Jobs Takes Medical Leave from Apple

My Twitter feed was ablaze starting about an hour ago with variations of the above headline. Many news agencies are also reporting the same. The report is that he’ll be gone through June. But I’m not sure. I agree with Ryan Block:

Jobs finally stepping down (even if only for a few months), huh? I dunno, something in my gut tells me he might not be back.

We’ll see what happens over the coming months. Bot one thing can be certain: nearly every day most, if not all, of the tech blogs will be speculating and looking for information from their “sources” about Jobs’ health.
I just hope the man can get some peace.

JVC’s Newest Camera with Quicktime Support

Just a quick note. JVC apparently announced the GY-HM100 at the FCPUG Supermeet at Macworld last night. The camera looks to record XDCAM-EX inside Quicktime to SD cards. This would mean going directly from camera to post with no transcoding/re-wrapping.

Scott Simmons has some details from JVC’s Japanese site. We should be hearing more today.

Update (8:56am CST): The link is up on JVC’s English site. [via editblog]

Apple Leaving Macworld after 2009

Apple has announced 2009 will be its last year at Macworld. I’m surprised, yet not at the same time.

Apple is reaching more people in more ways than ever before, so like many companies, trade shows have become a very minor part of how Apple reaches its customers.

This follows the trend Apple started (I believe) when they pulled out of NAB 2007. I will be interested to see what Macworld will become without a Stevenote ((This we’ll actually see this year as Phil Schiller wil be delivering the keynote.)) or Apple booth.

[via Ryan Block]

Adobe is not abandoning the Mac

Yesterday, reports surfaced that Adobe is removing their booth from Macworld 2009 next January. In a statement to Macworld, an Adobe spokesman said “Adobe has decided to shift its focus at the Macworld trade show this year. Macworld is a valuable industry show and we will still be an active part of it with members of our product team involved in Macworld tracks, including a full day of CS4 demo sessions with Adobe evangelists on Wednesday, January 7.”

Now, for some reason, many people seemed to miss this statement and the knee-jerk reaction was that a.) Adobe is slowly abandoning the Mac platform ((If you want to look for evidence that Adobe takes the Mac platform for granted, look at Flash performance or render times in After Effects.)), b.) they did not want a public face at the event for fear of complaints over CS4 (?), or c.) both.

First of all, Adobe is simply removing their booth, not their presence. As stated, they are still hosting demo sessions and involved in several seminars. Secondly, this mirrors what Apple themselves are doing with regard to trade shows.

In February, Apple announced it would no longer be participating at NAB. Unsurprisingly, several took this as a sign that Apple was abandoning the pro-video market. Afterall, Final Cut Server, their collaborative workflow manager and asset management solution which was announced at NAB 2007, had yet to be released, QuickTime updates were plaguing stability of their video apps, and updates seemed to be few and far between. (Two months later, Final Cut Server was released and recent updates to their pro video apps have been mostly trouble free.)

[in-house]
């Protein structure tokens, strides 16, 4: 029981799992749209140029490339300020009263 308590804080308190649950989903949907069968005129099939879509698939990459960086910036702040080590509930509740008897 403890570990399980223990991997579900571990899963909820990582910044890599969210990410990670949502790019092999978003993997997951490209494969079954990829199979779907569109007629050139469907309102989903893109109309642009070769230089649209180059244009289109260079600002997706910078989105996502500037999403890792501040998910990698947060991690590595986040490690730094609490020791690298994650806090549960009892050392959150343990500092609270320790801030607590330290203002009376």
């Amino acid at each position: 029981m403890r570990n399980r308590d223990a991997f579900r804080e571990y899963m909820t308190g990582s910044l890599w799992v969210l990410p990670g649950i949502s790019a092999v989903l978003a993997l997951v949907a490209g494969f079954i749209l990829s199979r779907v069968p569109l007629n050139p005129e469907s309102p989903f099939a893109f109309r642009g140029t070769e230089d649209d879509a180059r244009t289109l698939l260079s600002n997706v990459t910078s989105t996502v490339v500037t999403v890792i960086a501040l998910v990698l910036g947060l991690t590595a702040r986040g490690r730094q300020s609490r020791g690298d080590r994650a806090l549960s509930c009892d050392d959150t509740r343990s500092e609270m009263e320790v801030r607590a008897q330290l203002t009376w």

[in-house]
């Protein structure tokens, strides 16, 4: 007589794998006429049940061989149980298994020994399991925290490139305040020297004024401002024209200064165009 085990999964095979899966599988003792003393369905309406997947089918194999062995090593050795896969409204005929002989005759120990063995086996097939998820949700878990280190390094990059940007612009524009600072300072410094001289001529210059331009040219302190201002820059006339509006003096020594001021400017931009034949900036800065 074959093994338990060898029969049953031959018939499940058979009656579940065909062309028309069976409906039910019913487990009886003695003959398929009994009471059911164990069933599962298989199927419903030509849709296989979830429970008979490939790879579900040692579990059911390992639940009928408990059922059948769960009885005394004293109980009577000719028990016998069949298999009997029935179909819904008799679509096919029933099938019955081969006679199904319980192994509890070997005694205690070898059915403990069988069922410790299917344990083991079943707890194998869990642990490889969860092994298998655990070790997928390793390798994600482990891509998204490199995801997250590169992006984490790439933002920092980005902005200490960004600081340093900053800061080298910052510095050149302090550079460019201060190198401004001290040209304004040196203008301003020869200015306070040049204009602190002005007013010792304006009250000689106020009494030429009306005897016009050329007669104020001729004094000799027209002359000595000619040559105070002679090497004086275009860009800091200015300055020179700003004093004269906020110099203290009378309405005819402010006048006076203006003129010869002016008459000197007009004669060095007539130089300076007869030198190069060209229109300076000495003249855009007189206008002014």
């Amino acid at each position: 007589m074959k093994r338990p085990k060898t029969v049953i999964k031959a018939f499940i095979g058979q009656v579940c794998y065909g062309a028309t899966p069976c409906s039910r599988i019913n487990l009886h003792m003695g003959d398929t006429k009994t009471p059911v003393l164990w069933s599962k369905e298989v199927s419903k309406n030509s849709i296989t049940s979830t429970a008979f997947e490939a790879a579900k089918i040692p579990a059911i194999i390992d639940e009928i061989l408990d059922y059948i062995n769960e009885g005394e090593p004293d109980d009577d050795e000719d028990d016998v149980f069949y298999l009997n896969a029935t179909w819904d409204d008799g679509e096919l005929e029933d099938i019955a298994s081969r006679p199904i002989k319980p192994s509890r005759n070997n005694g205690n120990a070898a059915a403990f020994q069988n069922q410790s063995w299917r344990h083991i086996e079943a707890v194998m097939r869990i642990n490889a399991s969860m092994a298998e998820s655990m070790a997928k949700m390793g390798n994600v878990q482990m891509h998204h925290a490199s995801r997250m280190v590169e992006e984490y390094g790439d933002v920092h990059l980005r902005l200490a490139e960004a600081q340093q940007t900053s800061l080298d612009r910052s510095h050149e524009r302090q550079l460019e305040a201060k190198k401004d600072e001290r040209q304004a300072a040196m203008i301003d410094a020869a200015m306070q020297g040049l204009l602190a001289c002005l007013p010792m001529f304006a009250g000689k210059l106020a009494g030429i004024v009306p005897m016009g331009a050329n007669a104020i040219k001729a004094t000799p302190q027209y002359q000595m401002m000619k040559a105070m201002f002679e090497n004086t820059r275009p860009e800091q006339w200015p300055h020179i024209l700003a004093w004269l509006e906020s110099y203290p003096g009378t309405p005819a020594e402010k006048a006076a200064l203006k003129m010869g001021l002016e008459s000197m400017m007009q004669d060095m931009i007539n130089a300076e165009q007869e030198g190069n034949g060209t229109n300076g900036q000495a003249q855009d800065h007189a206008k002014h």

In reality, Apple was simply shifting focus (sound familiar?). They later stated that they were participating in fewer trade shows and instead using different outlets, such as their website, brick & mortar stores, and smaller self-hosted events to reach the public.

Back to Adobe. Is it really any surprise that Adobe would be doing something similar? In light of the recent economic climate, it makes sense to scale back. This was later evidenced in a press release covering their Q4 performance:

The Company cited weaker-than-expected demand for its new Creative Suite 4 family of products that began shipping in Q4 in North America and Europe as the main cause for the shortfall in fourth quarter revenue.

Adobe also announced the implementation of a restructuring program, and has taken steps to reduce its headcount by approximately 600 full-time positions globally.

Again, this makes sense. Marketing is one of the first areas to be hit by slow economic times; companies often cut their advertising budget first. This directly affects agencies and creative houses who use, you guessed it, Adobe software. Jobs are often cut and the endless search for ways to reduce spending begins. Upgrading to CS4 was most likely deemed unnecessary for many creative departments.

So, Adobe is cutting spending (and jobs), not support for the Mac platform.

Native R3D Support in Final Cut Studio

According to ProVideo Coalition, a recent update to Final Cut Studio now supports R3D files. At least, the same way it handles P2: re-wrapped as QT files.

We could always transcode to ProRes or work with proxies, but this now gives us the ability to work with the full 12-bit RGB data. This will be especially usefull in Color ((While I’m still relatively new to color grading and Red in particular, apparently DPX didn’t even support this. Which means we can really pull more highlight data.)).

There are a few caviats, such as being Intel-only, still no ability to work with full 4k (just the 2k data), and no Raw or Redcode timeline, since these are still read-only. Still, I’m very, very happy to gain the ability to work with the raw data instead of transcoded ProRes files or the proxies.

[Thanks John.]

Scarlet & Epic are (Almost) Here

red-scarlet

If ever there was pro-gadget porn, this is it.

Basic info for the Scarlet and Epic:

Scarlet
2/3″, S35, or FF35 sensor
3k-6k resolutions
$2,500-$12,000 (body only)

Epic
S35, FF35, or 645(!) sensor
5k-9k resolutions
$28,000-$45,000 (body only)

Or you can get 28k for $55,000. What?

To jump right to the jucy bits, take a look at the full brochure. I can’t wait to get my hands on that footage. 28k? I want it.

[via pro•active•ly]

DSLR “Cinematizing” Kit